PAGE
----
Tuesday, June 29, 2010

If Spitzer-Parker sets the bar....

Joe Queenan has some fun imagining whatever pairings other networks could come up with once they've established the pattern of coupling a disgraced former governor with a neutral commentator.
CNN's bizarre pairing of disgraced Empire State Gov. Eliot Spitzer and Pulitzer Prize-winning columnist Kathleen Parker is a watershed moment in the history of television. A slap in the face of serious, professional, respected journalists like Keith Olbermann and Geraldo Rivera, the Spitzer-Parker duo demonstrates that embattled networks will now do anything to build ratings.

The days of serious, cerebral, contemplative programming like "Glenn Beck" and "The Rachel Maddow Show" are officially at an end. By this time next year it will be hard to believe that luminaries like Tucker Carlson and Donnie Deutsch and Jim Cramer once ruled the airwaves. From now on, it's going to be a freak show free-for-all.

And it's going to happen fast. Within hours of the news that CNN's groundbreaking, disgraced-governor talk show would begin airing soon, three other disgraced-governor talk-show programs were announced. Most fall squarely into the Spitzer-Parker mold—in that great attention has been paid to finding one host who everyone pretty much admires and one who has left the governor's mansion under a cloud.

ABC has already entered the disgraced governors talk show sweepstakes with "Spare the Rod," a Sunday morning show pairing controversial former governor Rod Blagojevich, currently under indictment for corruption, with New York Times columnist Maureen Dowd.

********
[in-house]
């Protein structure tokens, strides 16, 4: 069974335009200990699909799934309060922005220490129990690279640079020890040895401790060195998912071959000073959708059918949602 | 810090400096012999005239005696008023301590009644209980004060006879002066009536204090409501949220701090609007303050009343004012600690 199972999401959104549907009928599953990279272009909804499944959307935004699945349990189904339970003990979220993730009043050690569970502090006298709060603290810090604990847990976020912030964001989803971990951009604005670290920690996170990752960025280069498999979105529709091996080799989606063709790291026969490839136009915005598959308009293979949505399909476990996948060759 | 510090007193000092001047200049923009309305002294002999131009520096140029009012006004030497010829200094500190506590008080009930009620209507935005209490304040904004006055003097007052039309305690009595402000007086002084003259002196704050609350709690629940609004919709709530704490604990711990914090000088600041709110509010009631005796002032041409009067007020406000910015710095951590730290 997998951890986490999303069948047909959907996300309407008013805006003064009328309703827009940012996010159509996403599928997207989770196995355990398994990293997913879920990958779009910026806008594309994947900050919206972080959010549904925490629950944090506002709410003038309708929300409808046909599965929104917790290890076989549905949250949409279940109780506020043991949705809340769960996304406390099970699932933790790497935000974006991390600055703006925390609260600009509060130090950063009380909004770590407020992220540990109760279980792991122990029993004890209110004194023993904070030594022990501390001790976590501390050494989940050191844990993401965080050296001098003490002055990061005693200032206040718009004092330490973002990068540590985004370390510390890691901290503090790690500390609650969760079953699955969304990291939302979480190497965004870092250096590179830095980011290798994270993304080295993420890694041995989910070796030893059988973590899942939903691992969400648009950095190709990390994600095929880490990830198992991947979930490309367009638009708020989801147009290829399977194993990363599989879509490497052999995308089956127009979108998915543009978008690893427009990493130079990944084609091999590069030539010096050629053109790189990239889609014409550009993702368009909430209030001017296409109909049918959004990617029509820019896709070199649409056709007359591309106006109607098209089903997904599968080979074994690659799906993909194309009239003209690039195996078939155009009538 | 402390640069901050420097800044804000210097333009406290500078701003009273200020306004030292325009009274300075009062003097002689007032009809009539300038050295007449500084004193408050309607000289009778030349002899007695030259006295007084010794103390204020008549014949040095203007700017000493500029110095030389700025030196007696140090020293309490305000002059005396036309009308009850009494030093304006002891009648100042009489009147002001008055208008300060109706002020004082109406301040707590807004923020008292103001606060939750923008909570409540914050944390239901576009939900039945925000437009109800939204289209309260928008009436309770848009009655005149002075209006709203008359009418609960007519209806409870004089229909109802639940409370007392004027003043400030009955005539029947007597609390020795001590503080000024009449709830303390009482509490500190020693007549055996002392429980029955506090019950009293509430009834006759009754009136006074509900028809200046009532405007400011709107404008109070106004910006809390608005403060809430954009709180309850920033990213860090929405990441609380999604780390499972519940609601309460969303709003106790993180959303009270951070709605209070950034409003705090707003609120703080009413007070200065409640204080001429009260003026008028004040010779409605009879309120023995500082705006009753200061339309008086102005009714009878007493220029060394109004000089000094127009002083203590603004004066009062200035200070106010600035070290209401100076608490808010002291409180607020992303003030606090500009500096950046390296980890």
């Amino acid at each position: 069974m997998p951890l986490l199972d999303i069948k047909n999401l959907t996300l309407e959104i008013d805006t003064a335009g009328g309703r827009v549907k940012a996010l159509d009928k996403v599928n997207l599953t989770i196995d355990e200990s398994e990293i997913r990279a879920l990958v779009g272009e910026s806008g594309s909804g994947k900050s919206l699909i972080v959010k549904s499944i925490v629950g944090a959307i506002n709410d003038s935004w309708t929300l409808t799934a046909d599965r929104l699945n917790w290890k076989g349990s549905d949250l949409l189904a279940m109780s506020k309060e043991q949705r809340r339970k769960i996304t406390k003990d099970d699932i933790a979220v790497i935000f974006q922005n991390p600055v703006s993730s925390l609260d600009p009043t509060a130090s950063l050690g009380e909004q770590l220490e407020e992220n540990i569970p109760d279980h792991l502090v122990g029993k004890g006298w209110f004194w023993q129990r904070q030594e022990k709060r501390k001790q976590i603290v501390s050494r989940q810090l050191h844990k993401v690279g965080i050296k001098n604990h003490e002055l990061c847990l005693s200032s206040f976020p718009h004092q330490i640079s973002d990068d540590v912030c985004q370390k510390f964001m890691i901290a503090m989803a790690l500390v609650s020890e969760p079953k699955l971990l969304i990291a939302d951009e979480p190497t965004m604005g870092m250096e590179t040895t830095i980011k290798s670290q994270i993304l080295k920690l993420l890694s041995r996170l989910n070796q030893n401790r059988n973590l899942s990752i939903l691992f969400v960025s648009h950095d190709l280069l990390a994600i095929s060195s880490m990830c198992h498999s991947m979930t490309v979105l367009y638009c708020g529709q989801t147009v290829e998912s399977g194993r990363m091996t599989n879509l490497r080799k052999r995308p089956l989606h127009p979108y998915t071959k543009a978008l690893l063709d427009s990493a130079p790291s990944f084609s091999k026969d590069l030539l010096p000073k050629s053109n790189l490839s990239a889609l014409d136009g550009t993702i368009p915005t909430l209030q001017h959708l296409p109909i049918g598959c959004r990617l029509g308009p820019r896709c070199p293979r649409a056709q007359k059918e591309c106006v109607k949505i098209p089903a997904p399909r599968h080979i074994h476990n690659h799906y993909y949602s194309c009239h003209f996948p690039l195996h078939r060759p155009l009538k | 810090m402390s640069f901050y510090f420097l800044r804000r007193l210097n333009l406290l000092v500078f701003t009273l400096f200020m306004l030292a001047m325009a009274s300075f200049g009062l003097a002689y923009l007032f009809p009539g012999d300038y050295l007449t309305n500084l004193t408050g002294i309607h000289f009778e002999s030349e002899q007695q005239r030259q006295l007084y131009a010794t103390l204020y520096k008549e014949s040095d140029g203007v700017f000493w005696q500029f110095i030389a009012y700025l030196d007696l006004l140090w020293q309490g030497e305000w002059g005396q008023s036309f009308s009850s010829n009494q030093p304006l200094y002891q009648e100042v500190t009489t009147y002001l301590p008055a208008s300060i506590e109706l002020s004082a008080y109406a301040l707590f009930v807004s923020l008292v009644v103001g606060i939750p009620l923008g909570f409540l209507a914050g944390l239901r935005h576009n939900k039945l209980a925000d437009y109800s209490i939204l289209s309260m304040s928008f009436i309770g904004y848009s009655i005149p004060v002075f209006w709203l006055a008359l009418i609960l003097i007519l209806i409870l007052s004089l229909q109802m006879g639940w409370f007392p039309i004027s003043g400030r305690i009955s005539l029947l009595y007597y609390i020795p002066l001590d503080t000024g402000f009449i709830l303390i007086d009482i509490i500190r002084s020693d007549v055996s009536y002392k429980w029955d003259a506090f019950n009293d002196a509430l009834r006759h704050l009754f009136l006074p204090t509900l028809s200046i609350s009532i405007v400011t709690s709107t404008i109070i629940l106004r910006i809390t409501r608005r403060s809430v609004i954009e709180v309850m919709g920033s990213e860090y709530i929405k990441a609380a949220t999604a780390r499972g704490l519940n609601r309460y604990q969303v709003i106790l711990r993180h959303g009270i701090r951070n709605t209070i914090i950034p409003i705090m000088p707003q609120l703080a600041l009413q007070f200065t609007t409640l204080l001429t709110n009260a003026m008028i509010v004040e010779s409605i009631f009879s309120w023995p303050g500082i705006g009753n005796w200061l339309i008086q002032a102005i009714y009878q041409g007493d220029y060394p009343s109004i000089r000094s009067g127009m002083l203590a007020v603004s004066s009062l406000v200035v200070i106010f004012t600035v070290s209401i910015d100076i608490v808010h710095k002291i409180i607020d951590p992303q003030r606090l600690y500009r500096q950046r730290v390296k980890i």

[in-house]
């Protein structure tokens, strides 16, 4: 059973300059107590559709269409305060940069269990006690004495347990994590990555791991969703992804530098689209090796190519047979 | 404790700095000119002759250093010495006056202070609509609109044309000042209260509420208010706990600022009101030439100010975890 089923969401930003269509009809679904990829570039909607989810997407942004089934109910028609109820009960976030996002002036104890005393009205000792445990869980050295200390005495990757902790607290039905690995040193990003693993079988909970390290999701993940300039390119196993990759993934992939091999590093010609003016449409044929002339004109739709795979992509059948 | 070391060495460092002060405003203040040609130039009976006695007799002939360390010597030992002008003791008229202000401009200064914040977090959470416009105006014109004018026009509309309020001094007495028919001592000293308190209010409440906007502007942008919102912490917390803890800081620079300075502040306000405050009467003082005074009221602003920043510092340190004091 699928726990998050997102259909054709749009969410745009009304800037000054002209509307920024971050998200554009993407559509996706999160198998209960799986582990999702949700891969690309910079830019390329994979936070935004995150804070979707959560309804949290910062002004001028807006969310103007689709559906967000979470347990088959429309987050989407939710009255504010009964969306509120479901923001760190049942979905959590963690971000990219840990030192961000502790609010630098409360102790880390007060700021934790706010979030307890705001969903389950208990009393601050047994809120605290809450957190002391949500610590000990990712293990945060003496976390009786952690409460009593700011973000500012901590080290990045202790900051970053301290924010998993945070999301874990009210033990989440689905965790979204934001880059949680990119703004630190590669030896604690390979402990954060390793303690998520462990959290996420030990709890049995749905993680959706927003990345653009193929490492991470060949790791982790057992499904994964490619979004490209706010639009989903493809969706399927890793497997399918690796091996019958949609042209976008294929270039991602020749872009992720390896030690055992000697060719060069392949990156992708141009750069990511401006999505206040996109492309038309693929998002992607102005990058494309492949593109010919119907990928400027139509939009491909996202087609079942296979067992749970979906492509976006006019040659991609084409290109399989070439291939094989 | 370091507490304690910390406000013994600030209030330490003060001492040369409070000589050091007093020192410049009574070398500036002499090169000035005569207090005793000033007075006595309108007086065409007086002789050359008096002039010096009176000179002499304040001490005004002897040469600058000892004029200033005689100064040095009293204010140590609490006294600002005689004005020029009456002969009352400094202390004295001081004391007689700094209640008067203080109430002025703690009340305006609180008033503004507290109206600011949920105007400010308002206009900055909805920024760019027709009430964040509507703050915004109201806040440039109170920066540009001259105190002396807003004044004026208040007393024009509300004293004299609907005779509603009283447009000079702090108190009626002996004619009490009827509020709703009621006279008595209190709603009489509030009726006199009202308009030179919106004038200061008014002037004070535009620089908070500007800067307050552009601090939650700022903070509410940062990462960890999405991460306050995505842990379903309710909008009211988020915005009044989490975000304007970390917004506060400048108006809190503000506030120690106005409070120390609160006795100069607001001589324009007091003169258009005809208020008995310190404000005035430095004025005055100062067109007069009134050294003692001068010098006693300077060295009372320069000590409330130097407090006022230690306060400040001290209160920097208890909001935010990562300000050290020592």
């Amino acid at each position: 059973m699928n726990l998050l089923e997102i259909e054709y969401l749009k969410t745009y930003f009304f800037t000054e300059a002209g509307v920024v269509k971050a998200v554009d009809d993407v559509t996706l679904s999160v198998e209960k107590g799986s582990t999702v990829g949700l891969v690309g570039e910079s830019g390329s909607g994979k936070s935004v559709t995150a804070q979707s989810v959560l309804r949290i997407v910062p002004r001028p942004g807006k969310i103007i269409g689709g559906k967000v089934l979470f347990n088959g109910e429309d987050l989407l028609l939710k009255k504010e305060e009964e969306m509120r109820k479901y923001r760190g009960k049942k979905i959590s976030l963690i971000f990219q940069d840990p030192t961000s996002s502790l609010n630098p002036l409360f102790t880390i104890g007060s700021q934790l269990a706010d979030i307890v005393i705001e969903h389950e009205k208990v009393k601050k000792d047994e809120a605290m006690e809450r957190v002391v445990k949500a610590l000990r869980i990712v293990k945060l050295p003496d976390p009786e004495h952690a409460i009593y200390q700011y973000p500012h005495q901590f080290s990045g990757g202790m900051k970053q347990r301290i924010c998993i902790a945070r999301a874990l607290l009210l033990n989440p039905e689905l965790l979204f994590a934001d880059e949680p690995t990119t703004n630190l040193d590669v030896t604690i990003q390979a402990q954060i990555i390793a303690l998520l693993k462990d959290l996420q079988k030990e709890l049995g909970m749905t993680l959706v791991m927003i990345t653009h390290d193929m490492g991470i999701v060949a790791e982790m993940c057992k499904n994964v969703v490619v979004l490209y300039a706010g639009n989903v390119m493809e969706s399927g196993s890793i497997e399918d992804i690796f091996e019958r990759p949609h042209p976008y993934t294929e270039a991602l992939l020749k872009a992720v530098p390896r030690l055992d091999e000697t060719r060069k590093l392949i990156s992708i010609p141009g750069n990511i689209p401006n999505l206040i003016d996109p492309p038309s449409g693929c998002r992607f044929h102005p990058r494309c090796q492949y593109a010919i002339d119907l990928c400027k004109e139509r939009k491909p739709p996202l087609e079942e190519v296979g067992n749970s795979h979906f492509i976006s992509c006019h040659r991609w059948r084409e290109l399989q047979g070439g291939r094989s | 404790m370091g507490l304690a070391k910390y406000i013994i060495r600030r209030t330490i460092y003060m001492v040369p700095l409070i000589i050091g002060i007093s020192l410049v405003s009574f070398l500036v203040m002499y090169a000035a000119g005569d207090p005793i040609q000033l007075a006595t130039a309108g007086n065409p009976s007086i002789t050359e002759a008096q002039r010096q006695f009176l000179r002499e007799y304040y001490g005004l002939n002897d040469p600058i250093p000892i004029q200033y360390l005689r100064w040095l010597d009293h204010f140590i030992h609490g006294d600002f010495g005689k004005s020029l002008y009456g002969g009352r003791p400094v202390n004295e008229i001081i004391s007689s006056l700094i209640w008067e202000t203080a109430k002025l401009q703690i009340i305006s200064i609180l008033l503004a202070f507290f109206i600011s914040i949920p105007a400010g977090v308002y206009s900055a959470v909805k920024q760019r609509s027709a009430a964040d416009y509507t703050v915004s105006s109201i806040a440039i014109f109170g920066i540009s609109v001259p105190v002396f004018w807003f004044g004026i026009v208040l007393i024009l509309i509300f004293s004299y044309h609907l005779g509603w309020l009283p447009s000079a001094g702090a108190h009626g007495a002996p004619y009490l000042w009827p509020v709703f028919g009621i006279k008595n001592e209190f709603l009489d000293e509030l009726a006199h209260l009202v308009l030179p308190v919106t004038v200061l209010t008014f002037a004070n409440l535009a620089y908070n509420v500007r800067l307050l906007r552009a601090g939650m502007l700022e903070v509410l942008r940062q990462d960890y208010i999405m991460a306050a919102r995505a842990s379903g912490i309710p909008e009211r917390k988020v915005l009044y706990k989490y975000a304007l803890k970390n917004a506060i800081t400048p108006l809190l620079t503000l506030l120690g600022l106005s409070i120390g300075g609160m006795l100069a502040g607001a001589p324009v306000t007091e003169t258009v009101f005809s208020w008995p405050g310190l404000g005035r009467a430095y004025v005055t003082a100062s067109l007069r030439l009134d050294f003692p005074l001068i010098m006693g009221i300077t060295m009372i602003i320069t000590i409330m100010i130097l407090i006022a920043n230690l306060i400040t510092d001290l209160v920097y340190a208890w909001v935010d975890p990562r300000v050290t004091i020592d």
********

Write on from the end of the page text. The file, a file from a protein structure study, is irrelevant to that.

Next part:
"She's smart as a whip and he's crooked as the day is long," exults an ABC spokesperson. "In terms of bringing complete disgrace onto his office, Rod makes Spitzer look like a rank amateur. He told Maureen she could only be on the show if she kicked back a third of her salary to a trucking firm his cousin Freddy operates down in Moline. The guy's a natural."
There are so many disgraced former politicians out there that the possibilities are endless. And with the newspaper trade sinking every year, there are lots of pundits out there who would jump at the opportunity to make some more bucks from a TV deal.

Notice the other pattern from the Spitzer-Parker pairing. As they've done before, CNN is matching a politician with a pundit. The politicians like Carville and Begala or Buchanan will be totally partisan while the pundit will probably be happy to criticize both sides. If they really want to match it up, they should have either two disgraced former politicians or two pundits. Though who would be the liberal equivalent of Kathleen Parker - a liberal who has lapsed and criticizes his or her own side just as much as the other???? How about Mickey Kaus? Or would that be too intelligent a choice for TV?